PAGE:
Testing the Laser Line Scanner
November 9, 2006
Hawaii Undersea Research Laboratories
The Operation Laser Line 2006 cruise aims to test the application of new technology — a laser line scanner — for use in identifying and mapping deep-water coral and fish habitats in Hawaii. As with testing any new instrument, our day can begin with “wow” and “look-at-that” exclamations of amazement, and then turn suddenly into the “shucks” and “darns” of disappointment when a technical problem interrupts the operations. It was that kind of day for the scientists and engineers on this cruise.
Everything began fine with the ship’s crew and Scientific Applications International Corporation engineers successfully deploying the scanner in the middle of the Pailolo Channel, between the islands of Molokai and Maui. The ship, with scanner in tow, began surveying the sea floor along the northern tip of Maui toward the first study site. On the way, we observed fish, an impressive bed of curly-cued wire corals (that are literally no thicker than wire), and right at the end, an aggregation of sea urchins. The bottom was mostly sediment and a bit boring, but what the heck: we were seeing and creating near-photographic maps of the sea floor and its inhabitants with a laser! Very exciting!
We got to the study site at the northern end of the channel around 6:30 in the morning and started right in on the first survey tracks. Unlike the sea floor we observed during our transit, the sea floor here was rocky, with lots of low-relief carbonate outcrops, cobbles, and boulders. The depth was around 250 m (more than 800 ft). We were looking at the remains of an old coral reef that thousands of years ago was at, or just below, the surface. Although the reef-building corals and algae that created them are long since dead, their carbonate skeletons persisted and (at these depths) serve as stable platforms upon which an entirely new and different community of other corals, called gorgonians, attach and grow.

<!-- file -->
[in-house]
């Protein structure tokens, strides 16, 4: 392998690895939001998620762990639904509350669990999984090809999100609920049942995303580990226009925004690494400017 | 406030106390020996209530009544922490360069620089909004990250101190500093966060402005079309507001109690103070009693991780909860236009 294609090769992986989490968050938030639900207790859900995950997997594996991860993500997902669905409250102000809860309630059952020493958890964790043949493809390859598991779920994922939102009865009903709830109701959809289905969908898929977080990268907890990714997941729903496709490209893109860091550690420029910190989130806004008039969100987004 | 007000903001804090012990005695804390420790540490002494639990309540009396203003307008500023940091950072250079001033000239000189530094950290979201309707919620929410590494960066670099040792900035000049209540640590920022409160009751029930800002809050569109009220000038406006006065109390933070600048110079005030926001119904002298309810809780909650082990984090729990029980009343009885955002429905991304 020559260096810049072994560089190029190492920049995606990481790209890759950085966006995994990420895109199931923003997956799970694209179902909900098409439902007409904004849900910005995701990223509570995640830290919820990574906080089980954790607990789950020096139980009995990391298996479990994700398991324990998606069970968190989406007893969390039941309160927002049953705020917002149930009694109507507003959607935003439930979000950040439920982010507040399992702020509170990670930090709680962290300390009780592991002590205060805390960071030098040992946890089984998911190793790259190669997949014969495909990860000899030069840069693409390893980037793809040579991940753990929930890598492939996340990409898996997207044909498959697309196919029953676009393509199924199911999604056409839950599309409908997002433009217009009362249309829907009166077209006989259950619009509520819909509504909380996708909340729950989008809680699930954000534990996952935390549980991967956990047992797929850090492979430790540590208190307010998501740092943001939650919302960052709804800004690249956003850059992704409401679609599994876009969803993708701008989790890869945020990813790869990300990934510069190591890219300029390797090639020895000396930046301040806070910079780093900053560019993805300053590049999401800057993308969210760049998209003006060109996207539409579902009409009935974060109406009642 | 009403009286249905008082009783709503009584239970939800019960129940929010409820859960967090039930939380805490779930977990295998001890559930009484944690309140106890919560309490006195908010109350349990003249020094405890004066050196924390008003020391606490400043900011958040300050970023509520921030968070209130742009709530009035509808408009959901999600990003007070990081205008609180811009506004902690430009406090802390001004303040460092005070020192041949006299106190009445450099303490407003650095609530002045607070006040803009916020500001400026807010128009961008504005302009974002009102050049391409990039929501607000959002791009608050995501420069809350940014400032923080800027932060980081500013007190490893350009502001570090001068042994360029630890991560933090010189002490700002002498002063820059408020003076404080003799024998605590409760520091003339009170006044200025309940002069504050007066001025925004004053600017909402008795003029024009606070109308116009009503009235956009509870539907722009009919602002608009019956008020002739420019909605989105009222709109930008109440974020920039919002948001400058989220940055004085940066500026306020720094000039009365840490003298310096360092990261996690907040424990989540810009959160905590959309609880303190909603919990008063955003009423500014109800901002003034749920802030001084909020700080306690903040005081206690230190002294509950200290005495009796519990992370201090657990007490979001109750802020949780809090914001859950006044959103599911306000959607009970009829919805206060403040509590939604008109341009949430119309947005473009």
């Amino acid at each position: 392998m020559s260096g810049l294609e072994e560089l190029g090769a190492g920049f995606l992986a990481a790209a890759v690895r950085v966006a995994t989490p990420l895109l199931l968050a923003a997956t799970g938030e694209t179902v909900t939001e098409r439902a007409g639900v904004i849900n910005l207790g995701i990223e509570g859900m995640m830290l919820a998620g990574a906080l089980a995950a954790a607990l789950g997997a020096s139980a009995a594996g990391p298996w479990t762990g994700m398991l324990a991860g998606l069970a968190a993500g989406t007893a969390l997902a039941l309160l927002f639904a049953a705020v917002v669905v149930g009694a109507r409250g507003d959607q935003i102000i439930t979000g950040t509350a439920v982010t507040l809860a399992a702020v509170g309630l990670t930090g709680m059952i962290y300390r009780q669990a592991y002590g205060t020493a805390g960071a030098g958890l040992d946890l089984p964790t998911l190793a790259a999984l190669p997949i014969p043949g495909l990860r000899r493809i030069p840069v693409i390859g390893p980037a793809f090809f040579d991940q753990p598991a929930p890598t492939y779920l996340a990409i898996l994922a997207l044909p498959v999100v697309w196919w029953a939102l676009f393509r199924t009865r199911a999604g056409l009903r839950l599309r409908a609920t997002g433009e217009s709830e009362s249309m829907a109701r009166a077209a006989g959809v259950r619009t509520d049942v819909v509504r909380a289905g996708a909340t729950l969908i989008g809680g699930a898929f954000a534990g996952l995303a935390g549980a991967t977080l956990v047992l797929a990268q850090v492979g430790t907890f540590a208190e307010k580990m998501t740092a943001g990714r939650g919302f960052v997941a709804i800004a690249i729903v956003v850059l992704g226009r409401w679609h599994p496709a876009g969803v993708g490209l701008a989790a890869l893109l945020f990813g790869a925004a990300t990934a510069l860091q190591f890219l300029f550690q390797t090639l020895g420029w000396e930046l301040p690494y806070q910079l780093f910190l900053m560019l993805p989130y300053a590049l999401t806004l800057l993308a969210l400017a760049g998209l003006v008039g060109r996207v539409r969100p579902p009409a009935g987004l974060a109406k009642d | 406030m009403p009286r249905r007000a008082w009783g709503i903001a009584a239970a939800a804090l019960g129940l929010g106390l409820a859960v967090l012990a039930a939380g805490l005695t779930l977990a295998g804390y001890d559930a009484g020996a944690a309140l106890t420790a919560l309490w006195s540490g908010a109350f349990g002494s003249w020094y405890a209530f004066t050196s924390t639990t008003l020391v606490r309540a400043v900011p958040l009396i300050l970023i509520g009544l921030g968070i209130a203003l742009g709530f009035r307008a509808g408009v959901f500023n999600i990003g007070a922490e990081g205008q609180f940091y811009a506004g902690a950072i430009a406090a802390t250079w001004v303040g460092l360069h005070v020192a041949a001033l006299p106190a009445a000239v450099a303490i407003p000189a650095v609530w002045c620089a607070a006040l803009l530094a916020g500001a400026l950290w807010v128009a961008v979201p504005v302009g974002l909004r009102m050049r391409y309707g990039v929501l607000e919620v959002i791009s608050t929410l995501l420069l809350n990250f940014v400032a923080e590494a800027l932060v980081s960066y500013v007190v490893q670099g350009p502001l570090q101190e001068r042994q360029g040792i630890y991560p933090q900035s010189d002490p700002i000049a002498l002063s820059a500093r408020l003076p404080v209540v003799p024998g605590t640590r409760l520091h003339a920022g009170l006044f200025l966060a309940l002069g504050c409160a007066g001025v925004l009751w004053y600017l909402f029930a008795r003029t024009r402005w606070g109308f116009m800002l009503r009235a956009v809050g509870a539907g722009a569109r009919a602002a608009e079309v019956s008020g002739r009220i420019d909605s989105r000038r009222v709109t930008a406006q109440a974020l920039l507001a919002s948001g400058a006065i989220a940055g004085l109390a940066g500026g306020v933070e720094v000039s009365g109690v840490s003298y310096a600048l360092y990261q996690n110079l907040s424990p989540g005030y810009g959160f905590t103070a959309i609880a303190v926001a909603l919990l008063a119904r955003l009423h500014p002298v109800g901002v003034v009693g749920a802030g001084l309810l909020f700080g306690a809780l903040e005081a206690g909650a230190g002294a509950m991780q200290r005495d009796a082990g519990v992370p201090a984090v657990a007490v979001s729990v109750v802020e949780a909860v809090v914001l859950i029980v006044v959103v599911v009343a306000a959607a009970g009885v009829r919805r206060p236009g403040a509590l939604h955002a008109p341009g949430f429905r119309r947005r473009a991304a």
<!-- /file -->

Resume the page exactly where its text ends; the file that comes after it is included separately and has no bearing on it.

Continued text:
We were hoping the laser line scanner would have high enough resolution to “see” some of these animals, called sea fans, and weren’t disappointed. Appearing as small white crescents on the rocks, fragile and delicate fans in the genus Corallium clearly showed up on the first two tracks (fig. 1). Remember, we are looking straight down on them; and we are looking at their top edge. Figure 2 shows you an older side image of this type of coral taken several years ago from a remotely operated vehicle (ROV).
Unfortunately, right after completing two tracks, the scanner stopped working. Engineers quickly determined that they had to pull it up on deck, which they did, and that is where it remained for the rest of the morning. And afternoon. And evening. Finally, they fixed the problem and back it went into the water. The survey was re-started at 10:30 that night. Two and a half more tracks were completed successfully before the ship had to break off to head for other study sites. While we didn’t complete the planned survey, we were excited to discover another dense bed of different gorgonians near the northern end of the channel that appeared as dark crescents on the laser scan. We’re not sure which species we were looking at yet, but we suspect they are in a group called primnoids (fig. 3). We also found more Corallium and wire corals.
We were disappointed in not being able to complete the survey at that first study site, but we did confirm the presence of deep-water gorgonians in the area and the ability of the laser line scanner to detect and map them.
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